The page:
Hindawi Case Reports in Oncological Medicine Volume 2021, Article ID 5532258, 6 pages https://doi.org/10.1155/2021/5532258 Case Report Tocilizumab Controls Paraneoplastic Inflammatory Syndrome but Does Not Suppress Tumor Growth of Angiomatoid Fibrous Histiocytoma 1 1 2 1 1 Hideaki Sabe, Akitomo Inoue, Shigenori Nagata, Yoshinori Imura, Toru Wakamatsu, 1 1,3 Satoshi Takenaka, and Hironari Tamiya Department of Orthopedic Surgery, Osaka International Cancer Institute, Osaka 541-8567, Japan Department of Diagnostic Pathology and Cytology, Osaka International Cancer Institute, Osaka 541-8567, Japan Department of Rehabilitation, Osaka International Cancer Institute, Osaka 541-8567, Japan Correspondence should be addressed to Hironari Tamiya; tamiya-hi@mc.pref.osaka.jp Received 17 January 2021; Revised 26 May 2021; Accepted 31 May 2021; Published 17 June 2021 Academic Editor: Ossama W. Tawfik Copyright © 2021 Hideaki Sabe et al. This is an open access article distributed under the Creative Commons Attribution License, which permits unrestricted use, distribution, and reproduction in any medium, provided the original work is properly cited. Angiomatoid fibrous histiocytoma (AFH) is a rare soft tissue tumor that rarely metastasizes but lacks effective systemic therapy once it propagates. In some reports, high interleukin-6 (IL-6) production promotes tumor growth by autocrine stimulation and tocilizumab, an IL-6 receptor antagonist, can control AFH growth. Here, we present a case report on a patient with local recurrence and distant lymph node metastasis of AFH treated with tocilizumab. As a result, the inhibition of the IL-6 signaling pathway controlled paraneoplastic inflammatory syndrome (PIS); however, the local recurrent tumor progressed. This case implied that IL-6 is not necessarily the cause of tumor growth in AFH. Therefore, physicians should bear in mind that watchful observation is needed whether tocilizumab can control tumor progression despite the amelioration of PIS associated with the attenuated effect of IL-6 on AFH. 1. Introduction surgery, chemotherapy, radiotherapy, and other medical agents, is warranted to control tumor progression in Angiomatoid fibrous histiocytoma (AFH) was initially advanced AFH. described as angiomatoid malignant fibrous histiocytoma Recently, the importance of interleukin-6 (IL-6) in AFH by Enzinger in the late 1970s [1]. AFH often presents in the has been highlighted. Some AFH tumors produce IL-6 con- subcutaneous region in the children and young adults’ tinuously [8, 9], promoting tumor growth by autocrine stim- extremities, with an approximate mean age of 30 years ulation. Tocilizumab, an IL-6 receptor antagonist, which (range: 2 months–71 years) [2]. The World Health Organiza- blocks IL-6 binding to the IL-6 receptor, can control tumor tion’s (WHO’s) classification categorized AFH as “intermedi- progression [10, 11]. Here, we present a recurrent AFH case ate tumors of uncertain differentiation [3].” Generally, AFH with nodal metastasis, which we attempted to control using is nonfatal. However, approximately 15% of patients with tocilizumab but failed to inhibit tumor progression. AFH develop local recurrence [4]. Therefore, it is often radi- cally resected with a wide margin [5]. Sometimes, unplanned 2. Case Presentation surgery is performed in subcutaneous tumors, including AFH, which may cause local recurrence or distant metastasis A 29-year-old female noticed a small subcutaneous nodule in [6, 7]. Few studies have reported on the effective treatment her right ankle region and underwent tumor resection in for metastatic or unresectable AFH. The occurrence of meta- 2015. One year later, she recognized a tumor recurrence at static and aggressive lesions is usually associated with a fetal the same region. She went to another hospital to undergo outcome. Therefore, a multidisciplinary approach, including tumor resection, with pathological diagnosis of pigmented 2 Case Reports in Oncological Medicine AFH growth (Figure 3(c)). Figure 4 shows the tumor sizes villonodular synovitis. After a while, she was referred to our hospital because of re-recurrence and came with an approx- and CRP levels according to the treatment course. imately 5 cm tumor with skin breakdown in the same region (Figure 1(a)). Magnetic resonance imaging (MRI) revealed a 3. Discussion tumor in the ankle region’s subcutaneous tissue presenting isointensity and high intensity in the inner cystic region on IL-6 was originally identified in the 1970s. Subsequently, it T1- and T2-weighted images, respectively (Figures 1(b) and was revealed that IL-6 plays a critical role in inflammatory 1(c)). Moreover, lymph node enlargement was detected in diseases (e.g., rheumatoid arthritis). An anti-IL-6 receptor the right inguinal and external iliac regions (Figures 1(d) antibody, tocilizumab, blocks IL-6 receptor signaling cascade and 1(e)). In our institute, histological review revealed via IL-6 binding to the IL-6 receptor and is commonly used AFH. A proliferation of uniform spindle-shaped histiocytoid for chronic and acute inflammatory diseases [12]. As previ- cells with blunt nuclear atypia and scattered mitoses, accom- ously shown, IL-6 is highly expressed in cancers and a poten- panying pseudoangiomatous spaces and a pericapsular lym- tial promising target but with no approved drugs for cancer phoplasmacytic rim, was seen with immunohistochemical therapy so far [13]. negativity for S-100 protein, smooth muscle actin (SMA), AFH is a rare soft tissue tumor, having low-grade malig- CD31, and STAT6 (Figures 2(a)–2(e)). Moreover, a chimeric nancy, usually occurring in children and young adults’ transcript EWSR1 exon 7/ATF1 exon 5 was detected using extremities [5]. Morphologically, it is a multinodular prolif- reverse transcription polymerase chain reaction (primers: eration of bland spindle to ovoid eosinophilic cells, some- ′ ′ times lining pseudoangiomatous spaces and covered with a EWSR1, forward 5 -TCCTACAGCCAAGCTCCAAGTC-3 ′ ′ thick fibrous pseudocapsule, featuring a pericapsular cuff of ; ATF1, reverse 5 -GCCTGGACTTGCCAACTGTAAG-3 ). prominent lymphoplasmacytic infiltrates. Immunohisto- On the first visit to our hospital, the patient’s blood test chemically, the most relevant finding is the expression of des- showed C-reactive protein (CRP), hemoglobin (Hb), and min in approximately 40% of cases, suggesting myogenic IL-6 of 9.84 mg/dl, 9.2 g/dl, and 51.5 pg/ml, respectively, indi- differentiation [14]. There are three types of characteristic cating PIS with elevated inflammatory response and mild translocation as a causative gene in AFH: t(2;22)(q33;q12) anemia associated with chronic inflammation (Table 1). EWSR1-CREB1, t(12;22)(q13;q12) EWSR1-ATF1, and The treatment plan was determined by conducting an open t(12;16)(q13;p11) FUS-ATF1 [8]. Translocations are the ini- biopsy of the right inguinal lymph node swelling, resulting in tial or early steps in tumor formation, resulting in gene the diagnosis of lymph node metastasis of AFH (Figure 2(f fusions. It frequently leads to the formation of novel, )). Three months after the first visit, the tumor had been grow- tumor-specific chimeric transcription factors, which can ing rapidly with severe PIS deterioration (Table 1). Therefore, cause gene expression dysregulation [15]. The EWSR1 pro- we performed an additional extensive resection of the recur- tein, a member of the TET family, is characterized by a rent tumor with flap reconstruction. The inflammatory COOH-terminal RNA-binding domain, acting as an adapter response quickly regressed to normal levels following surgery. between transcription and RNA processing. The CREB pro- At 3 and 6 months postoperation, the pelvis lymph node tein is a transcription factor regulating cell proliferation, dif- metastasis remained in a stable size and the CRP level ferentiation, and survival [10]. The EWSR1-CREB1 fusion increased, respectively. Eight months postoperatively, MRI gene, being the most frequent, is constitutively active to pro- showed a local recurrence (Figure 3(a)). Because the CRP level mote CREB1 target gene transcription, including IL-6. The increased along with tumor growth, prednisolone (30 mg/day) IL-6 promoter region includes the binding sites of nuclear was initiated to reduce the inflammatory response. However, factor-kappa B, CREB, CCAAT/enhancer binding protein, CRP remained positive and the tumor size continues to grow. and activator protein 1. Whether the EWSR1-ATF1 tran- Hence, we increased the prednisolone dose to 40 mg/day and script detected in this tumor can activate the IL-6 gene simi- considered administering tocilizumab. larly is unknown. According to a study, an excessive After knowing the risks and benefits, the patient con- production of IL-6 is detected in AFH with the EWSR1- sented to off-label therapy using tocilizumab, an IL-6 recep- ATF1 fusion gene, similar to this case [9]. IL-6 triggers tor antagonist. She received the subcutaneous injection STAT3 activation related to cell growth, antiapoptosis, and fortnightly at 162 mg/body. After the treatment started, labo- inflammatory reactions and acts as an autocrine growth fac- ratory parameters normalized within a few weeks, with tor in a malignant tumor, such as renal cell or prostate cancer improved PIS symptoms. Specifically, the CRP level, which [16, 17]. Similarly, IL-6 may also play pivotal roles in both was 1.62 mg/dl before the treatment, lowered to less than PIS and AFH tumor growth [10]. Thus, patients with AFH 0.01 mg/dl in a month and was kept normal. The prescribed may experience systemic symptoms (e.g., pyrexia, anemia, prednisolone, which was tapered by 10 mg every 2 weeks in and malaise) due to tumor cytokine production, similar to the first 2 months, was eventually discontinued in 3 months. this case [18]. Several reasons exist for choosing the afore- Images showed that both the ankle tumor and external iliac mentioned treatment for this case in our hospital. At the time lymph node metastasis retained their size 2 months following of referral to our hospital by the previous doctor, the patient the start of tocilizumab treatment (Figure 3(b)). However, had an AFH local recurrence and an external iliac lymph the tumor enlarged up to 51 mm 4 months after the first eval- node metastasis following resection surgery. Since the tumor uation despite adequate PIS control using tocilizumab. It was self-destructing, a local surgical intervention was indicates that tocilizumab had no suppressive effect on required. Moreover, the tumor produced IL-6, caused Case Reports in Oncological Medicine 3 (a) (b) (c) (d) (e) Figure 1: Local recurrence and lymph node metastasis at the initial visit. (a) Visual appearance of the ankle region during the patient’s first visit to our hospital. (b) Axial image of the ankle region acquired using T1-weighted MRI. (c) Axial image of the ankle region acquired using T2-weighted MRI. (d) Axial image focused on the inguinal iliac lymph node acquired using positron emission tomography (PET). (e) Axial image focused on the external iliac lymph node acquired using PET. inflammatory syndrome, and may be getting bigger, due to the normalized IL-6 production, owing to primary lesion IL-6 autocrine stimulation. Considering the patient’s general resection. Second, radical metastasis treatment is difficult. condition, we determined that causative primary tumor We feared that lymphadenectomy would cause lymphedema, removal was necessary. For the lymph node metastasis, we which could affect the patient’s ability to perform daily living determined that careful follow-up without resection is neces- activity. Therefore, we decided to perform only additional sary. First, we hoped that the size will get smaller because of wide resection of the primary tumor. Postoperatively, the 4 Case Reports in Oncological Medicine (a) (b) (c) (d) (e) (f) Figure 2: Photomicrographs of the angiomatoid fibrous histiocytoma. (a) Local recurrence featuring solid nodules of epithelioid to spindle cells arranged in a syncytial pattern with peripheral blood cells (hematoxylin and eosin (HE) stain, ×200). Tumor cells negative for (b) S-100 protein, (c) smooth muscle actin, (d) CD31, and (e) STAT6 (immunohistochemical stains, ×200). (f) Excisional biopsy revealing inguinal node metastasis of the tumor (HE, ×20). CRP levels and IL-6 improved to normal ranges rapidly. The may be difficult. According to a study, chemotherapy (e.g., ifosfamide and doxorubicin) can effectively reduce the tumor lymph metastasis remained at a stable size. Then, the patient had a tumor recurrence. However, we believe that the afore- size of local recurrence or lymph node metastases postopera- mentioned treatment route was reasonable since we were tively [19]. Conversely, some studies have reported that che- able to treat the skin’s self-destructive area, prevent lymph- motherapy is ineffective [5]. Until recently, there is little edema, and temporally improve PIS symptoms. evidence for the efficacy of other treatment modalities on AFH’s standard treatment is surgical resection [18]. Even AFH, except for surgery. However, Villiger et al. have so, for patients with distant metastasis or frequent local reported that tocilizumab may be effective to control AFH recurrence, similar to this case, radical whole tumor resection growth [11]. As described above, IL-6 is produced Case Reports in Oncological Medicine 5 Table 1: The transition of laboratory parameters (e.g., C-reactive protein (CRP), hemoglobin (Hb), albumin (Alb), and interleukin-6 (IL-6)) and the size of the tumor and lymph node in our hospital during the first visit. First visit Before surgery After surgery Recurrence Before tocilizumab After tocilizumab CRP (mg/dl) 9.8 18 0.05 2.21 1.89 0.25 Hb (g/dl) 9.2 7.5 12.1 11.3 11.4 10.4 Alb (mg/dl) 3.5 2.3 4 4.2 4.1 3.9 IL-6 (pg/dl) 51.5 N/A 0.935 N/A 12.4 N/A Tumor size (mm) 49 55 0 19 23 51 Lymph node size (mm) 19 22 21 27 27 27 Before surgery: the primary tumor; after surgery: tumor recurrence; N/A: not applicable. (a) (b) (c) Figure 3: Tumor progression of the local recurrent tumor during tocilizumab treatment. (a) Axial image of the recurrence tumor in the ankle region acquired using T2-weighted MRI at the time of recurrence. (b) Axial image of the recurrence tumor in the ankle region acquired using T2-weighted MRI 2 months after starting on tocilizumab treatment. (c) Axial image of the recurrence tumor in the ankle region acquired using T2-weighted MRI 4 months after the first evaluation. The tumor is indicated by the arrows in red. CRP Tumor size continuously in AFH, which may promote tumor growth by (mg/dl) (mm) autocrine stimulation [10]. Hence, using tocilizumab to block 3.5 60 the effects of IL-6 may control AFH growth [11, 20]. Based on these reports, we obtained the patient’s consent to try this off-label therapy after explaining its risks and benefits. Toci- 2.5 lizumab was able to suppress tumor growth temporally. However, this effect did not last—eventually, the tumor 30 progressed. 1.5 The role of IL-6 in AFH is unclear. However, this case report suggests that IL-6 is not necessarily critical for the AFH growth and controlling tumor growth with tocilizumab only is difficult. Following tocilizumab administration, the 0.5 CRP level rapidly became normal and PIS symptoms, such 0 0 as anemia or malaise, improved. In conclusion, tocilizumab 0 0.5 24 10 (months) can control PIS caused by inhibiting the effects of IL-6, although it does not always suppress tumor growth. In addi- Prednisolone tion, moderate doses of prednisolone could suppress PIS. Tocilizumab Considering the side effects of a moderate-dose steroid, toci- lizumab was more suitable in suppressing PIS. CRP According to other studies, tocilizumab treatment for Tumor size patients with AFH associated with EWSR1-ATF1 transloca- Figure 4: Scheme of the treatment indicating the tumor sizes and tions did not suppress tumor progression [9]. A difference CRP levels. The time of tumor recurrence was regarded as time zero. in tocilizumab’s tumor suppression between EWSR1-ATF1 and EWSR1-CREB1 translocations possibly exists. Further 6 Case Reports in Oncological Medicine investigation is warranted to clarify the difference in these [10] M. Akiyama, M. Yamaoka, Y. Mikami-Terao et al., “Paraneo- plastic syndrome of angiomatoid fibrous histiocytoma may be fusion genes. caused by EWSR1-CREB1 fusion-induced excessive interleukin-6 production,” Journal of Pediatric Hematolo- Data Availability gy/Oncology, vol. 37, no. 7, pp. 554–559, 2015. [11] P. M. Villiger, S. Cottier, M. Jonczy, V. H. Koelzer, P. Roux- There are no available data. Lombard, and S. Adler, “A simple Baker’s cyst? Tocilizumab remits paraneoplastic signs and controls growth of IL-6- Consent producing angiomatoid malignant fibrous histiocytoma,” Rheumatology, vol. 53, no. 7, pp. 1350–1352, 2014. The patient provided consent to participate and for the pub- [12] S. 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Case Reports in Oncological MedicineHindawi Publishing Corporation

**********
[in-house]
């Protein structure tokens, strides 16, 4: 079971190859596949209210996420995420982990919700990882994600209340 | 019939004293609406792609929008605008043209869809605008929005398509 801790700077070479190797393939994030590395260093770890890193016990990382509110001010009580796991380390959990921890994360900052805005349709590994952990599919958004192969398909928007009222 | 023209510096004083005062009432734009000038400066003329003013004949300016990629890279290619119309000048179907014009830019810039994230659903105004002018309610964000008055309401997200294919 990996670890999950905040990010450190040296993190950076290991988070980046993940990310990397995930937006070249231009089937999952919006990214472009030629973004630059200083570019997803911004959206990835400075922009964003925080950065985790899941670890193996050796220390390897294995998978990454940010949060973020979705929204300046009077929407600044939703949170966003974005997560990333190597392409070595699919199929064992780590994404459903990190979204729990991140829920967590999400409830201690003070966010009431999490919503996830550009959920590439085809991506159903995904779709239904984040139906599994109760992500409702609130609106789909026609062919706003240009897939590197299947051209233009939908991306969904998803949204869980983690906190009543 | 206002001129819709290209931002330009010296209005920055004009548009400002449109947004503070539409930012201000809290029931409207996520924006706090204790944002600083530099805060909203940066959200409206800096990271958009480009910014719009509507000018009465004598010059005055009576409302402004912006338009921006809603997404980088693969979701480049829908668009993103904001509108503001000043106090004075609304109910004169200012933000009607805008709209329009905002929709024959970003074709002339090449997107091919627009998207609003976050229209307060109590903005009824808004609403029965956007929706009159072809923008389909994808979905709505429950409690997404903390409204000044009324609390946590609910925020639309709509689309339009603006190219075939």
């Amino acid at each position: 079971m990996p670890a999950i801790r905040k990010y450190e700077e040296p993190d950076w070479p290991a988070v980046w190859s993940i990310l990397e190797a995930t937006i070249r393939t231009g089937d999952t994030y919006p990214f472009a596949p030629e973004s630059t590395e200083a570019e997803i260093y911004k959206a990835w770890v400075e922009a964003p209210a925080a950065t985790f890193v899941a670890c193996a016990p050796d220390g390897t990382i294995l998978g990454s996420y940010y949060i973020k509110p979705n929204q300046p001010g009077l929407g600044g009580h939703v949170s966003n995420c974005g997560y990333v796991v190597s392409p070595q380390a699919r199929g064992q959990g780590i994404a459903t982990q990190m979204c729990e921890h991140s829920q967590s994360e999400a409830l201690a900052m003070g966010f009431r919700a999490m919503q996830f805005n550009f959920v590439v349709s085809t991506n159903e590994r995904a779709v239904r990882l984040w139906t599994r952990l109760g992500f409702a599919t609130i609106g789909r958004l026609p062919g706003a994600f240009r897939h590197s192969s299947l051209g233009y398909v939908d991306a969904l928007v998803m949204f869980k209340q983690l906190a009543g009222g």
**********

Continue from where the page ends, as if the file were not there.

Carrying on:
Published: Jun 17, 2021